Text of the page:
On the first Saturday of June, Icelanders participated in the annual Color Run, a normally harmless, family-friendly fun run that passes by without incident every year. This year, however, the event was marred by the presence of dozens of men armed with pistols, casting a shadow of fear, insecurity and the threat of violence over everyone, and sparking a torrent of social media posts expressing shock and grief. The perpetrators were the Icelandic police.
The Icelandic police normally don’t carry guns; that’s the purview of the special forces, who are called in for especially dangerous situations—not normally how you would describe a corporate-funded mini-marathon held on a Saturday morning. But the police have for a long time wanted guns, and have requested permission to not only carry them on their persons, but to also have more powerful guns. This was especially evident two years ago when it came to light that the Icelandic police had clandestinely ordered a cache of MP5 submachine guns from Norway. News of the purchase not only sparked protest in the general public; criminologists and even supervisors within the Icelandic police force itself objected to the premise of their being any need for the weapons.
Guns solve nothing
Björgvin Björgvinsson, the former Chief of the Sexual Assault Division for the Reykjavík Metropolitan Police, contended in 2015 that it would be “pointless” to more heavily arm the average police officer, contrary to the wishes of the National Commissioner of the Icelandic Police. Instead, he argued that the Viking Squad—Iceland’s version of the SWAT—needs to be better trained to deal with high-level threats. Helgi Gunnlaugsson, who is also a professor of sociology at the University of Iceland, told reporters in 2013 that it is patience, not guns, that is amongst the ways to help prevent violence from breaking out.
So why were special forces police at the Color Run, of all places, if law enforcement experts within this country don’t even think regular officers should be carrying them in criminal contexts?
Terrorism, of course
Prime Minister Bjarni Benediktsson, who also chairs Iceland’s new “Security Council,” told reporters that sending special forces to “large public gatherings” was a part of the government’s new strategy to prevent terrorist attacks in Iceland, citing two recent attacks in Britain.
However, it bears pointing out that, according to the Icelandic police’s own 2017 assessment on the likelihood of a terrorist attack in this country—where no terrorist attack has ever occurred (unless you count Sea Shepherd sinking two whaling boats in 1986)—is about as unlikely as it gets. Their clumsily worded opinion is that “it is in general not possible to rule out the possibility of a terrorist attack,” which can be said about pretty much anywhere in the world. In fact, the “threat level” of a terrorist attack in Iceland has not changed at all over the years.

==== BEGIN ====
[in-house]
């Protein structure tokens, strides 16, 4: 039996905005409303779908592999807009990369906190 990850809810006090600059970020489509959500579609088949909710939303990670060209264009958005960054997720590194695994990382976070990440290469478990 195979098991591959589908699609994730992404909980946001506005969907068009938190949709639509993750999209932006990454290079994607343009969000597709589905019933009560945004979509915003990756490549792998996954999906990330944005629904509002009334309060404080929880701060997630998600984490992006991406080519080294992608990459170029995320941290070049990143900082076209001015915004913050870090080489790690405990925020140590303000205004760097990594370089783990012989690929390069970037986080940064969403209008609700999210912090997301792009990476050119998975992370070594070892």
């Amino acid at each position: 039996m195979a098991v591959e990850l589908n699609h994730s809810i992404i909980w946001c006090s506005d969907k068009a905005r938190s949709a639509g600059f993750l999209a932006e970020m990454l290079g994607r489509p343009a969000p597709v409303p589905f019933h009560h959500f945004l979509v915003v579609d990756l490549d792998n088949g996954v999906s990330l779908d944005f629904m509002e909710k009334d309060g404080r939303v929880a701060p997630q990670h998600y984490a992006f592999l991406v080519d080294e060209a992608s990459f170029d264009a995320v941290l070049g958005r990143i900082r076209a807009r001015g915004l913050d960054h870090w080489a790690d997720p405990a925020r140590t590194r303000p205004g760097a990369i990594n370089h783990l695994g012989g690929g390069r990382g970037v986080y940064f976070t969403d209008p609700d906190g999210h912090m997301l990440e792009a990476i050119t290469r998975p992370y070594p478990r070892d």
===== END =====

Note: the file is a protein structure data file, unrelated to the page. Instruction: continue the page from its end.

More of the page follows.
So if the Prime Minister is citing Manchester, what exactly were we doing after Nice? Chief of the National Police Haraldur Johannessen has offered some vague explanations covering everything from tourists to asylum seekers to foreigners in general, but he, like Bjarni, misses the point: the mere presence of guns increases the risk of violence.
Guns don’t actually make us safer
Bjarni also said that if anything, people should feel more secure seeing armed police standing around at a public gathering. Bjarni would probably do well to read what science has to say about that. In 1967, University of Wisconsin psychology professor Leonard Berkowitz conducted a groundbreaking study on what he called “the weapons effect.” This study, which has been replicated numerous times, found that in fact, the presence of guns can actually increase the likelihood that violence will break out — people who carry guns, even law enforcement officials, are prone to find reasons to use them, and unarmed individuals actually respond more aggressively towards people carrying guns, not less.
It would appear as though the Icelandic police are themselves aware of the weapons effect. Journalist Sölvi Tryggvason, in response to the Color Run news, recalled that when he interviewed a supervisor within the Icelandic police force on the subject of cops and guns three years ago, this supervisor told him, “If regular officers in Iceland start carrying guns, it’s only a matter of time before we see a gunfight in Reykjavík.”
And how about the next protest?
Journalist and Socialist Party of Iceland founder Gunnar Smári Egilsson raised a more chilling question, rhetorically asking on Facebook, “If the police carry guns at Color Run, what are they going to bring to the next protest?” A protest demonstration certainly falls under the category of a “public gathering.” Combine this with the weapons effect, and it very likely is only a matter of time before a civilian ends up shot by a police officer at a protest demonstration in Iceland—a country normally known for entirely peaceful protests.
Iceland stands at a crossroads when it comes to its relationship with weapons. When sociologists, psychologists, and even members of the Icelandic police force themselves all agree that guns won’t make us safer—and will very likely put us in greater danger of violence—then who exactly is the Prime Minister fooling with his talk of public safety? Not, it would appear, the Icelandic public, anyway.
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